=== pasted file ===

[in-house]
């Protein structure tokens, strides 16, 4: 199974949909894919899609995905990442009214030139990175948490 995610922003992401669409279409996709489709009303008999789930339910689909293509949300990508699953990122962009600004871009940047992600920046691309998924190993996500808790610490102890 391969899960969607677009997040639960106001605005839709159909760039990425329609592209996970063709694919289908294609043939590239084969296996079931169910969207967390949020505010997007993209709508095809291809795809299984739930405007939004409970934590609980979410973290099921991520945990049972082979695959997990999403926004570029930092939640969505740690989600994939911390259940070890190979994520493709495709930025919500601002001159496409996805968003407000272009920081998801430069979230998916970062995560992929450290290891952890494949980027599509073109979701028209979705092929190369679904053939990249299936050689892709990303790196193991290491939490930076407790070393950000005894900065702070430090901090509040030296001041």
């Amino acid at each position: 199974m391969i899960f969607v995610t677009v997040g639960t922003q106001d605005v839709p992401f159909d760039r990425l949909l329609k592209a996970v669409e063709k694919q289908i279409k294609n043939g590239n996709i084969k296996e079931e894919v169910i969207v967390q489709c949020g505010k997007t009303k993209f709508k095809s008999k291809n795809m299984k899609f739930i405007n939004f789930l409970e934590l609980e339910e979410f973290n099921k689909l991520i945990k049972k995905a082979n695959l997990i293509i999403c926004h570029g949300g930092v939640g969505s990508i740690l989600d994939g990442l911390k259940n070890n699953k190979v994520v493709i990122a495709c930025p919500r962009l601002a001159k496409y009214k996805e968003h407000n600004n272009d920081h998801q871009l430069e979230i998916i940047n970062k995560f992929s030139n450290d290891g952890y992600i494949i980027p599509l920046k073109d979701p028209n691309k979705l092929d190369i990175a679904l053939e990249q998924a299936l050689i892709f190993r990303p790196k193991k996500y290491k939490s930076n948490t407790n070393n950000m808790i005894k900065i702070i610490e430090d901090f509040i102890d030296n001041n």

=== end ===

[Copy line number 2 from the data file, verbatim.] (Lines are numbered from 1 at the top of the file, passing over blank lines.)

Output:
């Protein structure tokens, strides 16, 4: 199974949909894919899609995905990442009214030139990175948490 995610922003992401669409279409996709489709009303008999789930339910689909293509949300990508699953990122962009600004871009940047992600920046691309998924190993996500808790610490102890 391969899960969607677009997040639960106001605005839709159909760039990425329609592209996970063709694919289908294609043939590239084969296996079931169910969207967390949020505010997007993209709508095809291809795809299984739930405007939004409970934590609980979410973290099921991520945990049972082979695959997990999403926004570029930092939640969505740690989600994939911390259940070890190979994520493709495709930025919500601002001159496409996805968003407000272009920081998801430069979230998916970062995560992929450290290891952890494949980027599509073109979701028209979705092929190369679904053939990249299936050689892709990303790196193991290491939490930076407790070393950000005894900065702070430090901090509040030296001041």